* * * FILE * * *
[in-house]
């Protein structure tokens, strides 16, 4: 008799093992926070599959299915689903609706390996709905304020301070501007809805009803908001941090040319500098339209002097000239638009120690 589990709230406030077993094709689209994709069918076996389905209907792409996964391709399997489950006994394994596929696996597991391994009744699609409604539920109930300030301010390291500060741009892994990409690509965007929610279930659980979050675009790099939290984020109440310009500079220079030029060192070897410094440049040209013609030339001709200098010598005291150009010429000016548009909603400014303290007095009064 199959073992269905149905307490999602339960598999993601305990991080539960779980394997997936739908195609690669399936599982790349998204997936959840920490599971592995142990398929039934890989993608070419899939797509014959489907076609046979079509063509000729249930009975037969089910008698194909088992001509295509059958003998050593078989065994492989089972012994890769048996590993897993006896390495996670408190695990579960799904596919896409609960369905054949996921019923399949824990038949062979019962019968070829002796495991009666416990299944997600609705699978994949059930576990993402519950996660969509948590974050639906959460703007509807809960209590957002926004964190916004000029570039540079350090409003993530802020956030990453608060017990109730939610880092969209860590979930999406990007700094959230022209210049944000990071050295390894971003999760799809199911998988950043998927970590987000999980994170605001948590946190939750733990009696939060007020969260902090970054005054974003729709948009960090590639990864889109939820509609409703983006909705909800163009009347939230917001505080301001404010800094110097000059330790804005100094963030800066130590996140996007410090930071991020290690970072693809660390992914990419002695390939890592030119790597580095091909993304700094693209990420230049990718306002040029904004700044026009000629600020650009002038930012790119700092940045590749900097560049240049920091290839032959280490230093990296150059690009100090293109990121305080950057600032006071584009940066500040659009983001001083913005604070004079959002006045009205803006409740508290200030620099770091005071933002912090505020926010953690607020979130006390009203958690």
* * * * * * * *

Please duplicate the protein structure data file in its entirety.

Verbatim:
[in-house]
């Protein structure tokens, strides 16, 4: 008799093992926070599959299915689903609706390996709905304020301070501007809805009803908001941090040319500098339209002097000239638009120690 589990709230406030077993094709689209994709069918076996389905209907792409996964391709399997489950006994394994596929696996597991391994009744699609409604539920109930300030301010390291500060741009892994990409690509965007929610279930659980979050675009790099939290984020109440310009500079220079030029060192070897410094440049040209013609030339001709200098010598005291150009010429000016548009909603400014303290007095009064 199959073992269905149905307490999602339960598999993601305990991080539960779980394997997936739908195609690669399936599982790349998204997936959840920490599971592995142990398929039934890989993608070419899939797509014959489907076609046979079509063509000729249930009975037969089910008698194909088992001509295509059958003998050593078989065994492989089972012994890769048996590993897993006896390495996670408190695990579960799904596919896409609960369905054949996921019923399949824990038949062979019962019968070829002796495991009666416990299944997600609705699978994949059930576990993402519950996660969509948590974050639906959460703007509807809960209590957002926004964190916004000029570039540079350090409003993530802020956030990453608060017990109730939610880092969209860590979930999406990007700094959230022209210049944000990071050295390894971003999760799809199911998988950043998927970590987000999980994170605001948590946190939750733990009696939060007020969260902090970054005054974003729709948009960090590639990864889109939820509609409703983006909705909800163009009347939230917001505080301001404010800094110097000059330790804005100094963030800066130590996140996007410090930071991020290690970072693809660390992914990419002695390939890592030119790597580095091909993304700094693209990420230049990718306002040029904004700044026009000629600020650009002038930012790119700092940045590749900097560049240049920091290839032959280490230093990296150059690009100090293109990121305080950057600032006071584009940066500040659009983001001083913005604070004079959002006045009205803006409740508290200030620099770091005071933002912090505020926010953690607020979130006390009203958690």